The US$899 Atari 1200XL (the XL stood for Extended Line), shipped in March 1983 with 64 KB of memory standard, an improved keyboard over the Atari 800, and the slimmer case design proposed for the Atari 1000 – Atari moved the cartridge slot from the top to the left side. It was the first computer to use the 6502C CPU, a modified version of the 6502 with a HALT signal on pin 35 and a second R/W on pin 36.
One of the big improvements is that sounds formerly heard from the Atari’s built-in speaker were now routed to a connected TV, monitor, or set of external speakers.
One of the big problems is that because of all the changes, many third-party and even some Atari programs were not compatible with the 1200 XL, and losing two of the four game ports on earlier models was seen as a step backward by many gamers on the Atari platform.
Except for the SIO ports, the 1200XL was a closed system – fine for consumers but not what hobbyists wanted. Some consider this the Edsel of the Atari 8-bit line because of this. Sales of the Atari 800 actually increased after the introduction of the 1200XL. (By July 2983, the Atari 800 was selling for US$165!)
Some consider the keyboard on the 1200XL to be the best on any 8-bit Atari. The 1200XL was only produced for the NTSC market; there was no PAL version for the European market. It was discontinued in June 1983, just three months after its release.
Commodore Kills Off Texas Instruments’ Home Computer
The most important development in 1983 was the home computing price war. Texas Instruments had nearly destroyed Commodore International when it began selling fully assembled calculators for less than Commodore and other calculator manufacturers paid for components.
Commodore had purchased MOS Technology, which produced the popular 6502 CPU used in Apple, Atari, and Commodore computers, along with other chips. This gave Commodore the edge it needed to do to Texas Instruments in the personal computer world what TI had done to Commodore in calculators.
In June 1983, Commodore slashed the Commodore 64 to $299, and some retailers sold it for as little as $199. At the time, Commodore was selling as many home computers as the rest of the industry. Texas Instruments was ready to launch its budget 99/2 for $99, but the 99/4A had already been slashed to that price.
Texas Instruments was losing money on every computer sold, losing hundreds of millions of dollars in the 1983 PC price war. TI threw in the towel in October 1983. At one point it had accounted for one-third of the home computer market, but even the mighty TI could not compete with Commodore – which hurt itself financially in order to get back at it former supplier.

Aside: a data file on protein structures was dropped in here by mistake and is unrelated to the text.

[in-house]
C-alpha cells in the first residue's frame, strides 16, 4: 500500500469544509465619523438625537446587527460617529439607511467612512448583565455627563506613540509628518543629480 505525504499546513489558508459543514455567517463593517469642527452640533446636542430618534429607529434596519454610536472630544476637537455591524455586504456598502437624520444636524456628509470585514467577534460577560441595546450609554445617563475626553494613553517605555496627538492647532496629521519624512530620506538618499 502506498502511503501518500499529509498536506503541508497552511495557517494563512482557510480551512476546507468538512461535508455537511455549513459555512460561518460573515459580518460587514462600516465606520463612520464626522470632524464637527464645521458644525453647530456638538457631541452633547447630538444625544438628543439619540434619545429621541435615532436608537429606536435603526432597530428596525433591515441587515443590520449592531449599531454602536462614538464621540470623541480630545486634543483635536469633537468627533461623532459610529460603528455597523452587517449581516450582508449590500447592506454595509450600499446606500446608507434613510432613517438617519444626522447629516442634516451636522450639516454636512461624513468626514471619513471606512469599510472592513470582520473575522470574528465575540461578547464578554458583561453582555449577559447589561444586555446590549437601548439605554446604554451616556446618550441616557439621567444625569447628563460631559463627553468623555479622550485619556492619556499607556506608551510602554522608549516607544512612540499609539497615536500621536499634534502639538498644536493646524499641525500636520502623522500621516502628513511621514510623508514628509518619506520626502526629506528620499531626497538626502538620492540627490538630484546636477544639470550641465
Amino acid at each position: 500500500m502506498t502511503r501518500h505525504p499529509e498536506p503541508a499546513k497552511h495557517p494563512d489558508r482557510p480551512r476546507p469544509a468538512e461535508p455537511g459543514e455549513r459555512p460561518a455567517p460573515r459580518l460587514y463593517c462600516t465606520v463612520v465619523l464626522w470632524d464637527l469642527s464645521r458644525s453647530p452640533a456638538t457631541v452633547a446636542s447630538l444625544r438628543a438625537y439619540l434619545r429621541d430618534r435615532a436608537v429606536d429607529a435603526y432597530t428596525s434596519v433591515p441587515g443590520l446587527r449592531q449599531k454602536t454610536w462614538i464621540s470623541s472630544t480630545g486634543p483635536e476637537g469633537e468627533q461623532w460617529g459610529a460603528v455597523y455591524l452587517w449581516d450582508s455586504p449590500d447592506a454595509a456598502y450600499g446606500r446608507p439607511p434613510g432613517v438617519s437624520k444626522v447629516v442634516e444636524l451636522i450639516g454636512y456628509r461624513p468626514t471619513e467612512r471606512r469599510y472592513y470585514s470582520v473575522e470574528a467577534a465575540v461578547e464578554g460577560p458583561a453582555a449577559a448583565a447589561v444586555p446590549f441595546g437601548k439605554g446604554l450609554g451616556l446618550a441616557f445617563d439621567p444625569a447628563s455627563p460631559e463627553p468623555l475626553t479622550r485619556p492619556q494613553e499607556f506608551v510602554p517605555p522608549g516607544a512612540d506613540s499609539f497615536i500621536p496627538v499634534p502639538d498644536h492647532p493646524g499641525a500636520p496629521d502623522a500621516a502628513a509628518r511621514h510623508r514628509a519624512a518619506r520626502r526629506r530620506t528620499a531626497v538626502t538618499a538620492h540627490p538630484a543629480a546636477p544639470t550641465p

And, of course, Atari had to slash prices in this environment.
Atari 600XL and 800 XL
The Atari 1200XL had bombed, and the Atari 800 had been unloaded for as little as $165 in the PC price war. Atari needed to move forward, and at the Summer 1983 Consumer Electronics Show (CES), it announced the Atari 600XL and 800 XL. The new models had similar styling to the 1200XL but were less deep front-t0-back, and they had built-in Atari BASIC. They also included the Parallel Bus Interface (PBI) that Atari had developed as part of its Sweet 16/Atari 1000 project.
Two other models, the 1400XL and 1450XL, were announced at the same time but never made it to market.
To compete in the ongoing price war, Atari moved production to the Far East, which created some delays. The new models, planned for mid-1983, didn’t arrive until late 1983. Even then, they were in limited supply, while the Commodore 64 was available everywhere.
Between the video game crash and the PC price war, Atari was hurting, losing millions of dollars every day.
Atari 65XE and 130XE
In January 1984, Commodore got rid of Jack Tramiel, who went on to purchase the Atari home computer and video game division from Warner Communications in July 1984 for a song. In 1985, the 600XL and 800XL were replaced by more economical versions while Tramiel put the focus on the next generation Atari ST, which would compete with Macintosh and Amiga computers starting in 1985.
The Atari 65XE was essentially an 800XL without its parallel bus (PBI), while the 130XE was a 128 KB version of the 800XL and had a parallel interface – ECI for Enhanced Cartridge Interface – that wasn’t compatible with PBI. Later revisions of the 65XE included ECI. The 65XE was sold as the 800XE in some European markets to benefit from the success of the Atari 800XL there.
The end came for Atari’s 8-bit line on January 1, 1992 – 20 years after Pong, 15 years after the Atari VCS, and 12 years after it entered the home computer market. The Atari ST line would only go on for another year as Atari chose to put its focus back on gaming consoles.
- Atari Inc., Atari 2600, Atari 8-bit Family, Wikipedia
- MOS Technology 6502, Wikipedia
- Atari Computer Systems, Atari
- The Atari 800 Personal Computer System, The Atari 400 Personal Computer System, Atari Museum
- Atari 800 Computer, vintage-computer.com
- The Atari 800, PC History
- Atari 800, myoldcomputers.com
- Atari 800/LX/XE History, Atari Age
- Atari 400, oldcomputers.net
- Atari 800, Atari 400, Personal Computer Museum
- Atari 400, Atari 800, Atari 1200XL, Atari 8-bit Forever
- The Atari Sweet-16 Project, Atari 1200XL, Atari Museum
- 6502C CPU, Atarimax.com
- History of Personal Computers, Wikipedia
Keywords: #atari #atarivcs #atari2600 #atari400 #atari800 #atari1200xl #atari65xe #atari130xe #atarihistory #6502 #6502cpu #mostech6502